The German Wehrmacht’s initial accomplishments during Barbarossa were impressive, no doubt. But I’m of the opinion that the results were actually somewhat extraordinary and gamers should have to work – hard – to match the historical accomplishment. They should have to work even harder (or encounter perhaps an even more inept opponent) to exceed the historical result.
I am not of the school of thought that the German accomplishments were a “given.” But it appears that many other gamers are. Why do so many gamers expect a low-casualty, magic carpet ride to the gates of Moscow?
To an extent, I blame wargaming classics like Jedko/Avalon Hill’s “The Russian Campaign” and (to a lesser degree) SPI’s original “Barbarossa”. Early in those game the German player spends a lot of time not worrying about Soviet attacks. The Reds are outnumbered and offensively incompetent versus rather high German defense strengths – and the combat results tables are constructed so that what meager odds the Soviets can muster won’t do anything more than force an unlucky German unit or two to retreat a hex.
So what you get is an 800-pound gorilla trying to lumber into Moscow before he either loses his good footing or runs out of bananas. Pathetic Russian attackers bounce off of him like so many tennis balls.
Of course I understand that the 800-pound gorilla was the prevailing view of Barbarossa held by Western historians (or pop history, at least) for many years. Given the lack of Russian-language source material that persisted until the fall of Communism, I suppose it’s forgiveable that so many people held the memoirs of the German Generals in such high esteem for so long – even though a careful examination of German-language unit histories and returns told a slightly different story.
Some of the more recent East Front games to see print are more representative of the situation, IMHO. To an extent, some of this is due to advances in the art of game design. But the major influence is the improvement in the historical record that has occurred over the last 15 or so years.
Columbia’s “East Front”, while not exactly a recent design, captured the essence of the Wehrmacht’s supply problems. It didn’t really address the Soviet attacks launched early in the war, but I think it is still quite clever and a top-shelf wargame.
Masahiro Yamazaki’s “War for the Motherland” is far and away my favorite large-scale design on the East Front. Not the mugged-up version published by Rampart, mind you, but the excellent treatment that appeared in Six Angles magazines. MMP’s redux of the game, “Red Star Rising”, is a worthy, English-language update of the game.
As the new kid on the East Front, Bombarossa appears clever and interesting. I like that it doesn’t hand the German player an 800-pound gorilla – rather, if he wants an 800-pound gorilla, he has to make it himself.
Whether or not it’s a concept that works for the long game I’ll know better after I’ve had more of a chance to, er, monkey around with it.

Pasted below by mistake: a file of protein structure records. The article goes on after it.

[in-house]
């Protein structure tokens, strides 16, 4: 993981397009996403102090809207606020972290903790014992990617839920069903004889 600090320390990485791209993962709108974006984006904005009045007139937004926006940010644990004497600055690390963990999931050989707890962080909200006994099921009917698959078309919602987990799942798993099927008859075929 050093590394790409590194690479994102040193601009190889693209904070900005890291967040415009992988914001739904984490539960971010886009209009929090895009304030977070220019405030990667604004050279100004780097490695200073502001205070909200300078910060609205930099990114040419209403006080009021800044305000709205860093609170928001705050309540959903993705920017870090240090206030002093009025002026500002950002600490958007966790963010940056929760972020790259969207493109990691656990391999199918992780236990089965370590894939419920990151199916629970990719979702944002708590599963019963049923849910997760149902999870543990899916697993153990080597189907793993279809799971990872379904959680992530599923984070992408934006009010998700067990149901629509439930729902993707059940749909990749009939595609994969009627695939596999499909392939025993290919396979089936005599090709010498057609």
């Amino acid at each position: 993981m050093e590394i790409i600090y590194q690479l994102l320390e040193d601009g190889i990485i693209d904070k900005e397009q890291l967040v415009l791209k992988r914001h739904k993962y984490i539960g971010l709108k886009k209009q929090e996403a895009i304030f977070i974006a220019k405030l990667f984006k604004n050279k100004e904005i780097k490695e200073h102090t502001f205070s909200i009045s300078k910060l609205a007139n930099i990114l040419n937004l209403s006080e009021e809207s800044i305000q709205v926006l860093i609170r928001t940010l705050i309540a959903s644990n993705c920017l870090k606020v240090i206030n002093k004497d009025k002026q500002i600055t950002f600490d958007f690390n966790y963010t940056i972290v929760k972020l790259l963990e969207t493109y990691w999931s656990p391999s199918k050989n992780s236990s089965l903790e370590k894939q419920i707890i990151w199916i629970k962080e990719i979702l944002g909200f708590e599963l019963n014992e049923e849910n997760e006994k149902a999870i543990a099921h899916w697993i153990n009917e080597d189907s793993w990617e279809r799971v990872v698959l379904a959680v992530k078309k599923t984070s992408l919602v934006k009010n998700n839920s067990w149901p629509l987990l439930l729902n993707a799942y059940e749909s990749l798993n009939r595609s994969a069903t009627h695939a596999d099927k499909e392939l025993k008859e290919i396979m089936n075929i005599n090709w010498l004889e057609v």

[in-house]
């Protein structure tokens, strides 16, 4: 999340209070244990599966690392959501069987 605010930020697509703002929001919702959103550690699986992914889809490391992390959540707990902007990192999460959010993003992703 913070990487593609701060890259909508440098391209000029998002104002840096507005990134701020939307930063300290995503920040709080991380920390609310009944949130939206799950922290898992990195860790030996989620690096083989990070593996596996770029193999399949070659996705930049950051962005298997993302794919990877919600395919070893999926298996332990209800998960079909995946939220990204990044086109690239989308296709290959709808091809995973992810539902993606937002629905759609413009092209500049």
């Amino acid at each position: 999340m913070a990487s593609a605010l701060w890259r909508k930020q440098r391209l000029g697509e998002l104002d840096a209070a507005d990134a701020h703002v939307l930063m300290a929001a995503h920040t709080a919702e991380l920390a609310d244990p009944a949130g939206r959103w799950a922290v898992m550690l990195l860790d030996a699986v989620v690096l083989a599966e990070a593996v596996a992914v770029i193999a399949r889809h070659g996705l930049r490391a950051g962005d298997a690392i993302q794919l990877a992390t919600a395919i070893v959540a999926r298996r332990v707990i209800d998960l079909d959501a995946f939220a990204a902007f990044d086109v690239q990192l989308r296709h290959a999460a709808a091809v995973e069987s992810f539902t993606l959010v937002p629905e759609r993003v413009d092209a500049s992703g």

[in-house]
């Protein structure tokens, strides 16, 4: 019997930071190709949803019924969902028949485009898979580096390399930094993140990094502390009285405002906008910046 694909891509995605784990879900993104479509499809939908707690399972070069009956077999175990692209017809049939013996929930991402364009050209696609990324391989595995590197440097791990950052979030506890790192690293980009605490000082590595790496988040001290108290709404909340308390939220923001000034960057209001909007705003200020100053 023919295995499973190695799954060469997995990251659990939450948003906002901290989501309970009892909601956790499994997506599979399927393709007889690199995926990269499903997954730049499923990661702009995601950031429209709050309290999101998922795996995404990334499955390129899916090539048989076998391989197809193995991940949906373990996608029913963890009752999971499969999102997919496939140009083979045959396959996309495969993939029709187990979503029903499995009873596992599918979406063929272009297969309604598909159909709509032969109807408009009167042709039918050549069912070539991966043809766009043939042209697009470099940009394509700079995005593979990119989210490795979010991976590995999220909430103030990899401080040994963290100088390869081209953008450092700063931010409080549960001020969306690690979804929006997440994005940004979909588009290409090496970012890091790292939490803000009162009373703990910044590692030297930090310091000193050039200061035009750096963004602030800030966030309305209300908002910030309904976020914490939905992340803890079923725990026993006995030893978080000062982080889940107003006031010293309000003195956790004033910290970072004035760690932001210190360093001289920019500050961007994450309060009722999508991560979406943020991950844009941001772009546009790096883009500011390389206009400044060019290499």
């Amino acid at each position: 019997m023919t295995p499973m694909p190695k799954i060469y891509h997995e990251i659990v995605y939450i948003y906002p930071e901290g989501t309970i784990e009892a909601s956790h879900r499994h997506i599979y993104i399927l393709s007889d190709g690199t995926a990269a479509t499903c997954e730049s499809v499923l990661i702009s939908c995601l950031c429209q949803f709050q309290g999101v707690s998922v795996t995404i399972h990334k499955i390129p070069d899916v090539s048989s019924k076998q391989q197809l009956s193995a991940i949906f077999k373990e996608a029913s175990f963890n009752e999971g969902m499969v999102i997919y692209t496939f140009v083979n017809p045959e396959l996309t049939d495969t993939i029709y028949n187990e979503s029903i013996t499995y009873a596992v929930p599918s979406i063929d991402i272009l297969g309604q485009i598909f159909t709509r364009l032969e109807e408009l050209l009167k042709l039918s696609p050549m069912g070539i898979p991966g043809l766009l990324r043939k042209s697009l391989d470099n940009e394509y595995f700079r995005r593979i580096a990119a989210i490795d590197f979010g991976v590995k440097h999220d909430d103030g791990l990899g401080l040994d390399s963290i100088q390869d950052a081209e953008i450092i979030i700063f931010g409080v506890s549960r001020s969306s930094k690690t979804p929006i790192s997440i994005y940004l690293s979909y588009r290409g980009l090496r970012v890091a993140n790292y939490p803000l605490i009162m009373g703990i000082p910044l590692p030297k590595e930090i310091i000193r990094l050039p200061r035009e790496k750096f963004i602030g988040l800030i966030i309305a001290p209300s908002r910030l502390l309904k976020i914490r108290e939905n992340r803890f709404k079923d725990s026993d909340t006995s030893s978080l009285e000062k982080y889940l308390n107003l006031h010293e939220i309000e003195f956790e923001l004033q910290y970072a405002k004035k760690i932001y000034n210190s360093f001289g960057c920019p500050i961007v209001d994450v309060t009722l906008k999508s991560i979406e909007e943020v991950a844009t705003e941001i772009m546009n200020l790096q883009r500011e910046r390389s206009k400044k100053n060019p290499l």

Wednesday, July 09, 2008
As with most games that cover the opening of the war in the east, I’m sure there’s a bit of a learning curve that I’ll have to conquer. Running the opening German operation involves a bit of art – and probably more daring than I’m willing to exhibit on a first playing.
Looking at the starting German forces and then looking at the starting Soviet forces induced a brief “WTF?” moment – which it almost always does. There are lots of Russians on that map. The Germans have ample(ish) infantry, but those panzer corps look pretty thin compared to all of that space. But that’s the essence of the whole campaign, isn’t it? WTF? What friggin nutcase decided an invasion the Soviet Union was a good idea?
I think my German opening went OK. Not great, but not horrible. The game passes one crucial milestone – the “Minsk Test”. Can the Germans take Minsk on the first turn of the game? Yes. It’s definitely possible. My particular German army didn’t, but that’s just me being (probably) too cautious. Instead of charging ahead and trying to run a Mobile Assault against Minsk with some of my AGC panzers, I opted instead to use them to MA and mop up a moderately strong Soviet stack they had just surrounded to put out of supply.
No doubt I’m being a little too paranoid about those mandatory Soviet attacks, but after playing lots of games of War for the Motherland and Red Star Rising I’m probably too sensitive to the possibility of German step losses early in the game.
Army Group Center performed pretty much as expected and blew big holes in things. Army Group North captured Riga. Army Group South didn’t make a lot of progress, but I expect things there will pick up a bit in Turn 2 as the Axis guys that setup in Romania get into the action – the Russian southern flank is a bit loose.
Opening turn casualties? The Russians have lost 9 or 10 steps, three or four of which were the replaceable ‘new model’ Rifle Armies (the remainder were some of Stalin’s Expendables). The Germans lost three steps (two Inf, one Arm), two of which will return via replacements on Turn 2.